By Gina Butz
In 1999, armed with 5 suitcases and a child in my belly, we traipsed halfway around the world to begin our overseas adventure.
We spent each morning being compared to one another in language class, while our afternoons were filled trying to meet students and figure out this new culture.
My less-than-stellar cooking skills became even more limited because we could not find many western products, unless we were willing to shell out a lot of extra time and money to buy them at the western store across town.
My pregnant belly garnered more attention than I wanted. Once my lily white children were in the world, it seemed everyone had an opinion about how I was raising them (and mostly I was doing it wrong) and felt inclined to touch them.
It was enough to keep me inside many days.
And the language. Oh, the language. Good thing I was in a mime troupe when I was younger so I could draw off those skills when I just did not have the words to make myself understood.
It was polluted. It was dirty. It was crowded. It was, in a word, hard. But when I look back, that’s not what I remember now.
I remember the simplicity of those early months, just the two of us learning how to navigate a new culture. Every day forced us to search for new words, new understanding, not just the “what” but the “why” of what we were experiencing.
We made mistakes, but we were received with grace. It kept us humble.
Trying to meet people and learn a new culture made for fearful days, but they drove us to our knees. It deepened our faith.
So often when we talked about God and Jesus, we were met with blank stares. We had the privilege over and over of being the one to introduce someone to Him.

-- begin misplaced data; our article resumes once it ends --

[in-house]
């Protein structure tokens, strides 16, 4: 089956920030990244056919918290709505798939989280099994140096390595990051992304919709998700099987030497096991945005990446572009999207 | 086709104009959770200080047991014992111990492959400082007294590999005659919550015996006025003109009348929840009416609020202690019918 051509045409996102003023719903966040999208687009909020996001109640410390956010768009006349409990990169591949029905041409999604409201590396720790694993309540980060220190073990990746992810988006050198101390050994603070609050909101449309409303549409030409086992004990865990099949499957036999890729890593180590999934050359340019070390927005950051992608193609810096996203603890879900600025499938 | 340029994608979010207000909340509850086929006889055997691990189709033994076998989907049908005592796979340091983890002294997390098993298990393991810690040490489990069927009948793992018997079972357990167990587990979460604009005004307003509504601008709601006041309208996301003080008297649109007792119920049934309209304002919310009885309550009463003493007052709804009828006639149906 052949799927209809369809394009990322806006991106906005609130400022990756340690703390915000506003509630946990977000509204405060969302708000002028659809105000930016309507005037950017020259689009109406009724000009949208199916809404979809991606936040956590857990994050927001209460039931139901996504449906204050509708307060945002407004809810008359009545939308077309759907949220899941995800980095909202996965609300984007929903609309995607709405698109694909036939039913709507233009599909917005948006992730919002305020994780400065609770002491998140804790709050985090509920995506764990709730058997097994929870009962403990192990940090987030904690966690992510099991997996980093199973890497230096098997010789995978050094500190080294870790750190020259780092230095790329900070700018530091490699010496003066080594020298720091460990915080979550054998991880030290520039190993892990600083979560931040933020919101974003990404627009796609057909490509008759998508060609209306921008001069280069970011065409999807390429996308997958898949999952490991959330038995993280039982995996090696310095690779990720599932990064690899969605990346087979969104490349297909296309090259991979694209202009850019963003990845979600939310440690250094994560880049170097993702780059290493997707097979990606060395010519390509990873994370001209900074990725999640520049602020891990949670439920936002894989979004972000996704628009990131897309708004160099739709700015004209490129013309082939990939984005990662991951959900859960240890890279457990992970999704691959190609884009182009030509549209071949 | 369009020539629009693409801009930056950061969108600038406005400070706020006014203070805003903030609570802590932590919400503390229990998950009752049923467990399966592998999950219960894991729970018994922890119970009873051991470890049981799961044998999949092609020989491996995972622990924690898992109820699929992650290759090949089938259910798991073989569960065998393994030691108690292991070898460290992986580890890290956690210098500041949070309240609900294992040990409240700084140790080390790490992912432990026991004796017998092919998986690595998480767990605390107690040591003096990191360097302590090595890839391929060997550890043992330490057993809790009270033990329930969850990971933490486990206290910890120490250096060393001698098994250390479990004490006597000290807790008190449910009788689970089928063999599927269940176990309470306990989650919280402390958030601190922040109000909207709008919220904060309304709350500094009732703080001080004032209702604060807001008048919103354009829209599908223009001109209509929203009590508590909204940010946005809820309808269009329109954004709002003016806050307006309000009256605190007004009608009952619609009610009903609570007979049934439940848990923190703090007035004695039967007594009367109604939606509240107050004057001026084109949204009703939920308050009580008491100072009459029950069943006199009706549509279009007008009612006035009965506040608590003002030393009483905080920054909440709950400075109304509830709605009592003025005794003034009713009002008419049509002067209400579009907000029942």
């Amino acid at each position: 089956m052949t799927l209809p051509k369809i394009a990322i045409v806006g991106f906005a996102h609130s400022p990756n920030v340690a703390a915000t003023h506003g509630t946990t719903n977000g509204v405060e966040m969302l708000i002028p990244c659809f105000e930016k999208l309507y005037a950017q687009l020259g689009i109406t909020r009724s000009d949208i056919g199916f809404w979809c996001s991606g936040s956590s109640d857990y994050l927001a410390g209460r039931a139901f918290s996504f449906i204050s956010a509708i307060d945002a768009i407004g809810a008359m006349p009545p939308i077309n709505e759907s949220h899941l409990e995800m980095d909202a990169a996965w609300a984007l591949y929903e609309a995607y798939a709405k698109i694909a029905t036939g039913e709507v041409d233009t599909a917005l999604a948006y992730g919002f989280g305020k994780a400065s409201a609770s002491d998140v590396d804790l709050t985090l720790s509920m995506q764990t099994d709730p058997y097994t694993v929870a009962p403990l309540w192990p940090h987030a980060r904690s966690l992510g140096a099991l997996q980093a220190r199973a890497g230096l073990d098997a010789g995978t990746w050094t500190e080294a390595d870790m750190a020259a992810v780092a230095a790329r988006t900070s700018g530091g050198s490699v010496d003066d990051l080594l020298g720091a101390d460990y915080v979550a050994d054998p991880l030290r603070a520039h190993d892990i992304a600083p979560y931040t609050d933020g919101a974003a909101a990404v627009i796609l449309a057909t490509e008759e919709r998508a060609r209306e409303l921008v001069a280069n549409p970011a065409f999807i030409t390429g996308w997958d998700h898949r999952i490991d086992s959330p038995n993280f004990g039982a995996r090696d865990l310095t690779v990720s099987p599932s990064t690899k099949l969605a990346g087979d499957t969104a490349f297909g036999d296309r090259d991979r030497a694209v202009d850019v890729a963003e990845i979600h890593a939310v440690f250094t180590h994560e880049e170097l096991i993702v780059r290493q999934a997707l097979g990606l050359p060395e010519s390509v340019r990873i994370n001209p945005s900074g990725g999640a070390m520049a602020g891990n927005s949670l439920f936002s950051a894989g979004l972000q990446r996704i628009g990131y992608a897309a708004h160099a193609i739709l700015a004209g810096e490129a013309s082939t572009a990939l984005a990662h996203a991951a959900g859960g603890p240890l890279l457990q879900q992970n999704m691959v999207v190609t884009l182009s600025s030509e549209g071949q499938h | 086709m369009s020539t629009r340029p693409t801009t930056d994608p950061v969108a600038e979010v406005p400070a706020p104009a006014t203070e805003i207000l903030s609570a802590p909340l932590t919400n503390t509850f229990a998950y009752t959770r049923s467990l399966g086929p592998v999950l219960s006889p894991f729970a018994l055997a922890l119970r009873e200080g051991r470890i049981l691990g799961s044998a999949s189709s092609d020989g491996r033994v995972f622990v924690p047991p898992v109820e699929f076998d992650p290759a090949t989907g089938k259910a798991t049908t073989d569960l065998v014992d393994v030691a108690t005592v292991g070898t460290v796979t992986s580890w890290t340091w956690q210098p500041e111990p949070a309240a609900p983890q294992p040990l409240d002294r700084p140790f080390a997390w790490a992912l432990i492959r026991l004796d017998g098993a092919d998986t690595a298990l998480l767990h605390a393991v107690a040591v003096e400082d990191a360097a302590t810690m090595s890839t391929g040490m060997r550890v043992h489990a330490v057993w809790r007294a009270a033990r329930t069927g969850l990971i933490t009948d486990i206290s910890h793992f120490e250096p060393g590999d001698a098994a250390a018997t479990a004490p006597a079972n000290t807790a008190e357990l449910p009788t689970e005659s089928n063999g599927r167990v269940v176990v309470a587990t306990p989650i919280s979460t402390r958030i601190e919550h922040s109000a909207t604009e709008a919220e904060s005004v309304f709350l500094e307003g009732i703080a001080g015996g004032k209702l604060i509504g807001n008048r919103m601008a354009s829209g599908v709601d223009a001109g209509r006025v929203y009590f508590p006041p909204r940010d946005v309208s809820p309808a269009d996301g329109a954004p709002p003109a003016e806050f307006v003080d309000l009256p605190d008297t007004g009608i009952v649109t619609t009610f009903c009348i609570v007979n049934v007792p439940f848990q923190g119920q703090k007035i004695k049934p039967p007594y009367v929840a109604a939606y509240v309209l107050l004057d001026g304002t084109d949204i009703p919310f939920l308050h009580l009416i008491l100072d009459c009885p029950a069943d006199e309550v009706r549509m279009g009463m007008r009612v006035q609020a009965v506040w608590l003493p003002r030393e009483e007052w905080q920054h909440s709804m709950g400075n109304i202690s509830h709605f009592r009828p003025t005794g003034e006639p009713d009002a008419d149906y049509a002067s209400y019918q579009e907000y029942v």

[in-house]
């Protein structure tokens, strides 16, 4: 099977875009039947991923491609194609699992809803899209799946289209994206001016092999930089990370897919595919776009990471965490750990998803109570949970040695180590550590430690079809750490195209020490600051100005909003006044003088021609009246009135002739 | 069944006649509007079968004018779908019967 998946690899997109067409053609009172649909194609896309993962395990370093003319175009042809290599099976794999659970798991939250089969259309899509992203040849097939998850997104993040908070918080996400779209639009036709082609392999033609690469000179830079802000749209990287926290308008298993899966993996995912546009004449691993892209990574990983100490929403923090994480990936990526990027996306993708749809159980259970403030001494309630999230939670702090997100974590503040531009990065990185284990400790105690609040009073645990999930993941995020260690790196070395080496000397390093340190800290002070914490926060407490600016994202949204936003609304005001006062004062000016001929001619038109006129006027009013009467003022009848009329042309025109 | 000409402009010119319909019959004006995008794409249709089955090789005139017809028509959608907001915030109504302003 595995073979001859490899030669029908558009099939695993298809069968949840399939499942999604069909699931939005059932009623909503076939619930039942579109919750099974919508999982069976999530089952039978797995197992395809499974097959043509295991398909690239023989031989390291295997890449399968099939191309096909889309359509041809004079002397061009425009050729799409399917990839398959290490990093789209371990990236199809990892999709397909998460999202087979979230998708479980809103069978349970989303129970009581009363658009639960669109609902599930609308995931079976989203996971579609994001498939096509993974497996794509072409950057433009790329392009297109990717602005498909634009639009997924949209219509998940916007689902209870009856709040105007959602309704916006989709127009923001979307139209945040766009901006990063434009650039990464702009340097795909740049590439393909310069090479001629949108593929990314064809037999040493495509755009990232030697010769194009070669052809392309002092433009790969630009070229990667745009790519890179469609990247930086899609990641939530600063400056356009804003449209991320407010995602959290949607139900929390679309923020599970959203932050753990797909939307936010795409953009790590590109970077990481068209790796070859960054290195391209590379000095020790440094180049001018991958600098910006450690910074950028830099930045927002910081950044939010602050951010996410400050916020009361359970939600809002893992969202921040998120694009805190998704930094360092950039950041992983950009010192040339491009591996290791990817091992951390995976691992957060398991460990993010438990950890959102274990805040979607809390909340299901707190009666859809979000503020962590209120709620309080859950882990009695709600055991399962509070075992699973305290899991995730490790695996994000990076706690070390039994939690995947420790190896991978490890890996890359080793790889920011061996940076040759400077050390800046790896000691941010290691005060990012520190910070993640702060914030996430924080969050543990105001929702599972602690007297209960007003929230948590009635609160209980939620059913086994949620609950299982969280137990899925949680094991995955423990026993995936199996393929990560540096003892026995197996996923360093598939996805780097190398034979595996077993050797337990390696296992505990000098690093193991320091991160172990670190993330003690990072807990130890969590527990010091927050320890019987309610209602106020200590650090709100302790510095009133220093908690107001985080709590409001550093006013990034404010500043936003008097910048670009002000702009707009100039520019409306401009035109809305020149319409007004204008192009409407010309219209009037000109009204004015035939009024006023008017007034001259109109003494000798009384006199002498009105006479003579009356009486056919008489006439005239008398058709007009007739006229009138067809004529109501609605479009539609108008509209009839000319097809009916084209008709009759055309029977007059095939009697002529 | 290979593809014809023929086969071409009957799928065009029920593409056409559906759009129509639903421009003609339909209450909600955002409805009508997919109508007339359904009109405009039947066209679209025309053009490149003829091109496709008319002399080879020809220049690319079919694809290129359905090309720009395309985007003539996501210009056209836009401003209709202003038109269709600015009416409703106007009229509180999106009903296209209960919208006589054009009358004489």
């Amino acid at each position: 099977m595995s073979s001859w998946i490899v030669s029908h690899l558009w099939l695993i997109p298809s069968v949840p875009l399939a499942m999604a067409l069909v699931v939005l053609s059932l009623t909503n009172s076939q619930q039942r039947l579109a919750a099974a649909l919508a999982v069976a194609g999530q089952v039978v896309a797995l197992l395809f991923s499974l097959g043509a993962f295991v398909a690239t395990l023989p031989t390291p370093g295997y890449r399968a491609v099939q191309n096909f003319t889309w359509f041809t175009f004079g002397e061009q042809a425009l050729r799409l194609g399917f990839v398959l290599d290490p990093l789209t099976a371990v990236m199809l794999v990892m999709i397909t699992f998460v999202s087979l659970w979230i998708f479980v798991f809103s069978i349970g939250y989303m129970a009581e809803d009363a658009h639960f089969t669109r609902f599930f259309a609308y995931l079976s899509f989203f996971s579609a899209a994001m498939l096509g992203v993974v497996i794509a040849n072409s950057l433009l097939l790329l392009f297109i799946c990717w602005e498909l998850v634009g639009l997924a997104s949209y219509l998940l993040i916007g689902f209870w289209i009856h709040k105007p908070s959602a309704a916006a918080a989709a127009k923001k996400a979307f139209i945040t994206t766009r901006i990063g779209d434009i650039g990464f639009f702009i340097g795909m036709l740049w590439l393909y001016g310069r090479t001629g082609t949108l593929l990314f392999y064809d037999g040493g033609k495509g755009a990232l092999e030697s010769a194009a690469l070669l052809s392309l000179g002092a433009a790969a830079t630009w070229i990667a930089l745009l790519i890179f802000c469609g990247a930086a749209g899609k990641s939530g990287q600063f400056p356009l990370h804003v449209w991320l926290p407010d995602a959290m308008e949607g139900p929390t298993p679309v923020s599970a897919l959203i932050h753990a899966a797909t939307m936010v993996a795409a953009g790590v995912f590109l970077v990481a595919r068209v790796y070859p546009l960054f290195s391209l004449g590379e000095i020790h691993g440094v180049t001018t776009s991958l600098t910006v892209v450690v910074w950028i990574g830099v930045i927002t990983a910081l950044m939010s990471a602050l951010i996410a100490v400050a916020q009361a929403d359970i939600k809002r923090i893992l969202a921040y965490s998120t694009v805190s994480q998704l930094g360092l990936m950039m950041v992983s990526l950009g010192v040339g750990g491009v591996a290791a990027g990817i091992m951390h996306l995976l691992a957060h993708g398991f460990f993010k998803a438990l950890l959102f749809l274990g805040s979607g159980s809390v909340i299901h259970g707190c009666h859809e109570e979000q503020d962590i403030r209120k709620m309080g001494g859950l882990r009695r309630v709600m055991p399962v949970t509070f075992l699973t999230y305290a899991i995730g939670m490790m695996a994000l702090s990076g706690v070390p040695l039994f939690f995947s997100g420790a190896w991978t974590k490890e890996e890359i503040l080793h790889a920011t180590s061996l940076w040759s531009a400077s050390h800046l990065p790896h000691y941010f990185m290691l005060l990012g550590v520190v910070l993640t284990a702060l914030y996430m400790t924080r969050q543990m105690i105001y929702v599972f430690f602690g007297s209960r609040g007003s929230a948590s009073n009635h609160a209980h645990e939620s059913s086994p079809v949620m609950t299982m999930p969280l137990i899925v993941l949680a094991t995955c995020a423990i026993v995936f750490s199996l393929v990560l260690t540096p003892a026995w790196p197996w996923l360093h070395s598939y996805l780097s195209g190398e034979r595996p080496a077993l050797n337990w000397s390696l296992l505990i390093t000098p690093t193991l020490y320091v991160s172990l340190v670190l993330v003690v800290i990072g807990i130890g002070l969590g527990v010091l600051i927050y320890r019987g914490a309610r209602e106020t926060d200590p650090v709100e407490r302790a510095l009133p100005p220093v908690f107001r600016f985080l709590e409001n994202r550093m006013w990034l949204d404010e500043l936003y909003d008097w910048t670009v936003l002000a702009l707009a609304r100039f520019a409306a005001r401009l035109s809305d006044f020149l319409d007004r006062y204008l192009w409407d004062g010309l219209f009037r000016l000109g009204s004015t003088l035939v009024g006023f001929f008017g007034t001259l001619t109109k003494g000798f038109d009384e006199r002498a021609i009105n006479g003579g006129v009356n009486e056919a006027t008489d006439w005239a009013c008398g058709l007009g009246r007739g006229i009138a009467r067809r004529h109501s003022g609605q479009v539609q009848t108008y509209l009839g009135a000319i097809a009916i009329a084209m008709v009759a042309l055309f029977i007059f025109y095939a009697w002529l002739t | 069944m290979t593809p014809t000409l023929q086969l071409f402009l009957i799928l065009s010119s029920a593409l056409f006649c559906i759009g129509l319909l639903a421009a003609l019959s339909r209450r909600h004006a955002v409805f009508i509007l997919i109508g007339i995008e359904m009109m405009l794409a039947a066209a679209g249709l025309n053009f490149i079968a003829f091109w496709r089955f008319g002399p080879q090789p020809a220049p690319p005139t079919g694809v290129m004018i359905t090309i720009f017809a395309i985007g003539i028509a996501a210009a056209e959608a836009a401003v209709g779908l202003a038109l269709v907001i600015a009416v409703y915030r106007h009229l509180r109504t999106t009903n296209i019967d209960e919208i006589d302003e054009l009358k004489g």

Other times, we met someone who said, “Yes, my teacher told me this story” — evidence of Him at work. We were in new territory, unknown to us, but not to Him. It was an awesome honor.
I remember long walks on campus, listening to praise music on my Walkman, marveling that even here on the other side of the ocean, God was God. Their language was His as much as mine was. It drew me to worship.
Having so little was freeing. We saved money and time by not trying to maintain the lifestyle we had known. We learned that less was enough. No, I couldn’t find maternity clothes, but it didn’t matter because pajamas were a perfectly acceptable and common form of outdoor wear. It simplified life.
Necessity is the mother of invention, and those early days stirred our innovative bones. We learned to cook from scratch. We made a playpen for our son out of a cardboard box. It sparked our creativity.
When some new western product hit the market closer to home, it was cause for great celebration. Diet Coke at the nearby grocery store? Let’s go! We celebrated the little things.
While I tired of the constant attention my babies and I received, I knew what a gift it was for us to live in a place where people loved our children, accepted us, welcomed us, and yes, cared enough to be involved. It gave me perspective.
And the language. What a gift! We were blessed to serve in a place where people are gracious to those learning their language. It made even someone like me who hates to make mistakes and look foolish in front of others be willing to try. Now, knowing a second language is worth the effort of those years of struggle. We have something to show for our work.
Yes, it was hard. It was “What am I doing here? When’s the next flight out?” kind of hard at times. Some days the hard weighs us down and sucks us dry. I believe wholeheartedly that we should not dismiss the impact the challenges have on us.
But equally true is that none of it is wasted. All of it is being used by God to develop our character in ways we desperately want and need. In light of eternity and his plans for our sanctification, these wearying days are light and momentary troubles, achieving something glorious in us.
Stop and look around today. What is He cultivating in you through the challenges of your life?
Gina Butz has served in ministry for 21 years. She planned to spend three or four of them overseas, but ended up staying 13 years. She and her husband are currently raising two third culture kids and an imported dog in the exotic land of Orlando, Florida, where they serve in global leadership for Cru. She blogs about being wholehearted at www.ginabutz.com and loves to connect on Twitter @gina_butz